AuthorMACDONALD, JOHN ROBERT.
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PublisherThe University of Arizona.
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AbstractThere are few examples of therapeutic treatments in chemically-induced toxicity compared to pretreatments that protect against chemical injury. Cystamine treatment 12 hours after carbon tetrachloride (CCl₄) was reported to have therapeutic effects on CCl₄-induced hepatic necrosis via an unknown mechanism. The objectives of this project were to develop. quantitative animal models to characterize cystamine treatment of chemically-induced hepatotoxicity and to use the models to investigate possible mechanisms of the therapeutic effect. Cystamine produced dose related therapeutic effects against both CCl₄ and galactosamine-induced hepatic necrosis in male Sprague-Dawley rats. The therapeutic effect on galactosamine-induced damage demonstrated that cystamine has therapeutic effects that are unrelated to inhibition of early biochemical events initiating damage. This was an important finding since cystamine pretreatment will prevent CCl₄-induced hepatic damage by inhibiting the bioactivation of CCl₄. Cystamine-induced hypothermia did not cause a delay in the appearance of maximal hepatic damage. Cystamine also did not stimulate hepatic protein synthesis in intoxicated rats. Although cystamine was reduced to cysteamine in the livers of galactosamine treated rats the hepatic sulfhydryl content was only transiently affected by cystamine. Cystamine did not reduce toxicant-induced hepatic calcium accumulation, despite the fact that the influx of extracellular calcium into toxicant damaged cells is considered by many to be an irreversible event causing cell death. Cystamine also did not alter subcellular calcium distribution in toxicant treated rats or enhance recovery of microsomal calcium sequestration in CCl₄ treated rats. Since cystamine is metabolized to cysteamine in vivo and cysteamine can chelate calcium the effect of chelating agents and cysteamine analogs on galactosamine-induced hepatic damage was tested. Therapeutic effects were observed for the calcium chelators EDTA and EGTA, agents with a chelating structure similar to cysteamine (ie. a free amine and a free sulfhydryl on adjacent carbons), or agents which may be metabolized t0 such structures. The results suggest that calcium chelation may be a mechanism of therapeutic action in chemically-induced hepatotoxicity. A reduction of free calcium concentration via chelation would explain reduced cytotoxic consequences of toxicant-induced hepatic calcium accumulation.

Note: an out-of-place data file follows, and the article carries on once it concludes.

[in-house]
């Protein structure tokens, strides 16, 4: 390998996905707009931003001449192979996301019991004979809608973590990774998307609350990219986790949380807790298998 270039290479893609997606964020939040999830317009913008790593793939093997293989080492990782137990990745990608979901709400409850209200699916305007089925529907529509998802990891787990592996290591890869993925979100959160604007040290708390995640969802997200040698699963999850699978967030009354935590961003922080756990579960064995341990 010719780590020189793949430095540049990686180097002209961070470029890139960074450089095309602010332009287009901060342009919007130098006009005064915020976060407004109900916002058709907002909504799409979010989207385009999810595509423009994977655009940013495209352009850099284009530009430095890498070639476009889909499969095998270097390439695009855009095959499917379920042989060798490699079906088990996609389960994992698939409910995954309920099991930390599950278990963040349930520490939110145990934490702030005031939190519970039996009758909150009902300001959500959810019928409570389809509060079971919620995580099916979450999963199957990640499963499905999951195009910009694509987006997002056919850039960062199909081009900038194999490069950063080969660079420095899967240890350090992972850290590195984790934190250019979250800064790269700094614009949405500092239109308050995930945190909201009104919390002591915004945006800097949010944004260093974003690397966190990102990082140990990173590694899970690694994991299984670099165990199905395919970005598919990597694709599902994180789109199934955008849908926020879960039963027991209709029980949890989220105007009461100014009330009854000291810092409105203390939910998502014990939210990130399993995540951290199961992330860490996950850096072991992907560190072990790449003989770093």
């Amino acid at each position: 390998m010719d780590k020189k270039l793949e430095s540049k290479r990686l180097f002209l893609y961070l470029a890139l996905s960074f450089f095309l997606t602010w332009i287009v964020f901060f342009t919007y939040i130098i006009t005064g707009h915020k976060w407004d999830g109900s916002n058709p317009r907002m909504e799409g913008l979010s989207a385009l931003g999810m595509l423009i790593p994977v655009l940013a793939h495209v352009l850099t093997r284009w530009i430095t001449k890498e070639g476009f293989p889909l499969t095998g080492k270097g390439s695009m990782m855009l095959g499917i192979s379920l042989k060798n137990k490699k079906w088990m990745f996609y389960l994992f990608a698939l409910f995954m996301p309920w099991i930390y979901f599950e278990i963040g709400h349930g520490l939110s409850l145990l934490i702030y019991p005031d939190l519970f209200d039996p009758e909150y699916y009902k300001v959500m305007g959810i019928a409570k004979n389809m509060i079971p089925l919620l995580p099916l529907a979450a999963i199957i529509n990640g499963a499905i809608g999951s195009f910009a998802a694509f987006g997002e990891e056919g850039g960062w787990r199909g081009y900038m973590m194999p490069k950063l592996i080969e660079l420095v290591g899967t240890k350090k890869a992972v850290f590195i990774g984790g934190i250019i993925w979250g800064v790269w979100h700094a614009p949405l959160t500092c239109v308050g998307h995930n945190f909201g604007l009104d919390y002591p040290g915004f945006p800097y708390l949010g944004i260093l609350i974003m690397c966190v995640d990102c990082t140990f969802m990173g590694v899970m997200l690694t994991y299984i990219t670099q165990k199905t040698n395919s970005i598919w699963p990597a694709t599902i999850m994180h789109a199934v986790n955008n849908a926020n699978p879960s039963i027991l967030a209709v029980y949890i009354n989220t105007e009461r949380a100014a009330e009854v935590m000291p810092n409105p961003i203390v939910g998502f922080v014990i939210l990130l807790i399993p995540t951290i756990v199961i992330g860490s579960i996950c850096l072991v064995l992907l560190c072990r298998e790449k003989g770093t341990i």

Degree ProgramPharmacology & Toxicology